In most cases, insiders are after personal gains at the expense of the investors and the company at large which is unethical. On moral grounds such as actions are unjust and are termed as a fraud. The investors feel unsafe and insecure to invest since they lose trust that they hold to the insiders.

Any interests in a stock market must look after the interests of all shareholders and not just favoring a few (Skaife, 2013). Generally, insider trading betrays investors’ trust; insiders act on data that is not available to shareholders for monetary gains, officers of a company are acting to satisfy their interests. The insider trading is an unethical practice and should be checked on and brought to a stop.

However, there some people who argue that insider trading is not a bad practice. Such people insinuate that insider trading allows for all the relevant data to be reflected in the shares’ price. The process makes the security it easy for investors to understand the costs before purchasing the shares (Alldredge, 2015).

In such situations, potential investors and current shareholders are able to make informed decisions on purchase and sale respectively.  Another argument is that barring the practice delays something that will eventually take place. Blocking investors from accessing the information on the price changes can subject them to buying or selling shares at losses which could have been avoided if the information had been available.

Insider Trading University Essay
Insider Trading University Essay

Insider trading hinders the operation of the stock market in raising capital for the new and existing forms. Instances when a few people benefit from the stock’s information, investors lose trust in the company hindering them from participating in the activities of the stock market. The process leaves the stock markets with nowhere to gets funds consequently affecting the market’s ability to carry out its operations. Without the services then it becomes difficult for the stock markets to finance new or existing companies (Skaife, 2013).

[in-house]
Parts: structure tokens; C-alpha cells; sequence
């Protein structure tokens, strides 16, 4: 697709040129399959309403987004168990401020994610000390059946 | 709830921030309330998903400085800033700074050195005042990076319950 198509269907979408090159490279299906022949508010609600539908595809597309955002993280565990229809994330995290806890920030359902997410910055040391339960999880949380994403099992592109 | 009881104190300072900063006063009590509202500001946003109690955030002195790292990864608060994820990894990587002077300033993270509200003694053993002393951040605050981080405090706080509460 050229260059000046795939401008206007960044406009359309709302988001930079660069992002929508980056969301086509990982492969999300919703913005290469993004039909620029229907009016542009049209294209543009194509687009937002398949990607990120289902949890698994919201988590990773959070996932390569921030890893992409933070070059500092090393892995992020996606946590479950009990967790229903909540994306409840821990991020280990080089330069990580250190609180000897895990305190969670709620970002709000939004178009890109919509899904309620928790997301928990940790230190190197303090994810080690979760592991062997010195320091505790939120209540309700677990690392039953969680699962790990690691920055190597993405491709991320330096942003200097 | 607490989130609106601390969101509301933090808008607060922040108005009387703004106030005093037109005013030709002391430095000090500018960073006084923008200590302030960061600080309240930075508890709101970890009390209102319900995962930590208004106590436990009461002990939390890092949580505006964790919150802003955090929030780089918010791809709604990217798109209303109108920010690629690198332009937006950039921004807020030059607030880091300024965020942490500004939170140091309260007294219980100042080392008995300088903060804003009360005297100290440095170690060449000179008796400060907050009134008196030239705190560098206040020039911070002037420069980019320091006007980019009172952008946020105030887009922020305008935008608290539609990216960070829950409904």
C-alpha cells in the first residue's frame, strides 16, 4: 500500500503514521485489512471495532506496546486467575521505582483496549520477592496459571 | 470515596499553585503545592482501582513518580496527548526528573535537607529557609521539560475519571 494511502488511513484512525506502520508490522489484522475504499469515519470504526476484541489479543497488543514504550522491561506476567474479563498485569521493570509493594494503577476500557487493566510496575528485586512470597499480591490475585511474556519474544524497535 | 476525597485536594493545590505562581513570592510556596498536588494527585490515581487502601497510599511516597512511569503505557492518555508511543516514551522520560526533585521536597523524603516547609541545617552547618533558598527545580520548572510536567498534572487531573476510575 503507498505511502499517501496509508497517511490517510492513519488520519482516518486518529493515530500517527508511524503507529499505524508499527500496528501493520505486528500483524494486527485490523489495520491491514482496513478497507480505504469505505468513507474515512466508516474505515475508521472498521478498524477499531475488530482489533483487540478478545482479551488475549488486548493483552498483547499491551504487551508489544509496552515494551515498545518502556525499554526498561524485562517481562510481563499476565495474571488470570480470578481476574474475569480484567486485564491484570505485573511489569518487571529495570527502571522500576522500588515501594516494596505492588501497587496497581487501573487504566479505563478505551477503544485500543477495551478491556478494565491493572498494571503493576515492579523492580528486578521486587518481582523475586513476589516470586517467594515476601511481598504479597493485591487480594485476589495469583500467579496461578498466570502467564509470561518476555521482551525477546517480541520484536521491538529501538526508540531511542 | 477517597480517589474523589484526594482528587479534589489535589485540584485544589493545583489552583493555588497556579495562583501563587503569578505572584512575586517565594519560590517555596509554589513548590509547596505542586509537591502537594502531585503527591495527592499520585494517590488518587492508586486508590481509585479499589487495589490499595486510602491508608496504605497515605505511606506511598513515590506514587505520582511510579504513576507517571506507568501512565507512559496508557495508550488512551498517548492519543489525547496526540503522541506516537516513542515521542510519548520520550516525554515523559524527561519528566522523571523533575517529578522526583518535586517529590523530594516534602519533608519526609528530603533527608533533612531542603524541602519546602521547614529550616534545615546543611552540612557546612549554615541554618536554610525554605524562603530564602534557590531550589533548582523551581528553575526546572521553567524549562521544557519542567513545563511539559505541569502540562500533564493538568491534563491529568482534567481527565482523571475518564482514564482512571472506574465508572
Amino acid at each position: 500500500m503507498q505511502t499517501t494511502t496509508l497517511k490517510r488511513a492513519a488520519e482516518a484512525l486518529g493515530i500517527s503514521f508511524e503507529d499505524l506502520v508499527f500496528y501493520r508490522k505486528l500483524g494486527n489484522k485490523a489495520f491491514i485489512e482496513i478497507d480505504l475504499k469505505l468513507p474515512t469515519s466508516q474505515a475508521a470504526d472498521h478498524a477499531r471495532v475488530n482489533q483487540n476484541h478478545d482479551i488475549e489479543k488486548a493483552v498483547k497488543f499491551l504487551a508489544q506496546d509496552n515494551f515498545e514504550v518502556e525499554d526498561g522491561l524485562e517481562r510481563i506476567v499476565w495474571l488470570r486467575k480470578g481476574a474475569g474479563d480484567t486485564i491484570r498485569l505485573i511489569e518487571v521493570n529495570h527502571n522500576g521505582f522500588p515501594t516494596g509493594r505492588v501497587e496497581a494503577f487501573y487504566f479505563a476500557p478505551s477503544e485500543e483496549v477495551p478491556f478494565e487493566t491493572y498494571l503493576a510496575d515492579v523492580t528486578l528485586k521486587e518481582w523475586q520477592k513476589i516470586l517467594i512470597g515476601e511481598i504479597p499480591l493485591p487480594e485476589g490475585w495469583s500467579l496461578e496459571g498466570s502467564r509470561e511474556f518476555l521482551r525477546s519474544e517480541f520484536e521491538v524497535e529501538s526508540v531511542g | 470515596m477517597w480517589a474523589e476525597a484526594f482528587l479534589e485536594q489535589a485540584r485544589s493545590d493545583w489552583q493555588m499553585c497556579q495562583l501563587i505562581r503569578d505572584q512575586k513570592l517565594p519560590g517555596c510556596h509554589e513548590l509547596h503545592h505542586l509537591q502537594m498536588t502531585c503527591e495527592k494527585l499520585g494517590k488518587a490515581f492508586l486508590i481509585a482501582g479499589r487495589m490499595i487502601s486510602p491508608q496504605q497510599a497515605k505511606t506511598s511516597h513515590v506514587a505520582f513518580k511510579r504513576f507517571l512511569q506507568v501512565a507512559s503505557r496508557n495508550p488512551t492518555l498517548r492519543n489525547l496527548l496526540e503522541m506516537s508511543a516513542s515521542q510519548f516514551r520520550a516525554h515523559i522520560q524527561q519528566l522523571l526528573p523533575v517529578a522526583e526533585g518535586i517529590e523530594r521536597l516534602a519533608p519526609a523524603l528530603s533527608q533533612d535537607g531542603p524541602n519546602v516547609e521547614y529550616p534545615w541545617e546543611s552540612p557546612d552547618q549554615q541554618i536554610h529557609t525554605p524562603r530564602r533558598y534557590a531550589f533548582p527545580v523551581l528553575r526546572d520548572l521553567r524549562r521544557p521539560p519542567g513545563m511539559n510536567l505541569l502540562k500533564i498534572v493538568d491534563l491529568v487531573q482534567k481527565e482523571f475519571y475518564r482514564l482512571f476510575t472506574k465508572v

Additionally, when insiders reveal security’s information to some people before the sales take place, the stock markets become integrated affecting the stocks prices. The stock market fails to exploit the pricing advantage since buyers already know what to expect. The process may cause the market to suffer losses making it difficult for the market to raise cash for other firms. Generally, insider trading is allowed to continue, and it can lead to many investors being driven away and avoiding the practice.

Insider trading affects general business management and decision making. Managers may make wrong on a particular situation using the inside information which is not reliable all the time. On top of that, insider information influences investor decisions impacting the stock’s market price or valuation. For example, when the investors are aware that the price of shares is going to drop they sell their shares in advance to avoid losses consequently impacting a firm’s stock valuation.

Conclusively, insider practice is an unethical practice since it favors some people over others. The people on the side get to exploit nonpublic information for their benefits at the expense of the investors. The investors lose trust in the whole process of stock exchange and with time they get driven away. The method may leave the stock exchange market with funds that are needed to finance upcoming and existing companies. Insider trading is unfair and unethical since it involves lying to the investors and should be stopped to avoid negatively affecting the economy.

References

Alldredge, D. M., & Cicero, D. C. (2015). Attentive insider trading. Journal of Financial Economics, 115(1), 84-101.

Skaife, H. A., Veenman, D., & Wangerin, D. (2013). Internal control over financial reporting and managerial rent extraction: Evidence from the profitability of insider trading. Journal of Accounting and Economics, 55(1), 91-110.

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Stock Market Crash Global Financial Crisis

Analysis of the Stock Market Crash and Global Financial Crisis

The stock market crash in the autumn of 1987 is labeled as one of the sharpest markets down in history. Stock markets around the world plummeted in a matter of hours. The Black Monday, as it is labeled, is market as one of the major contemporary global financial crisis after the great depression that hit the global market between 1929 and 1941 (Markham, 2002). In the US, the stock market crash was marked by the 22.6 percent drop in a single trading session of the Dow Jones Industrial Average (DJIA).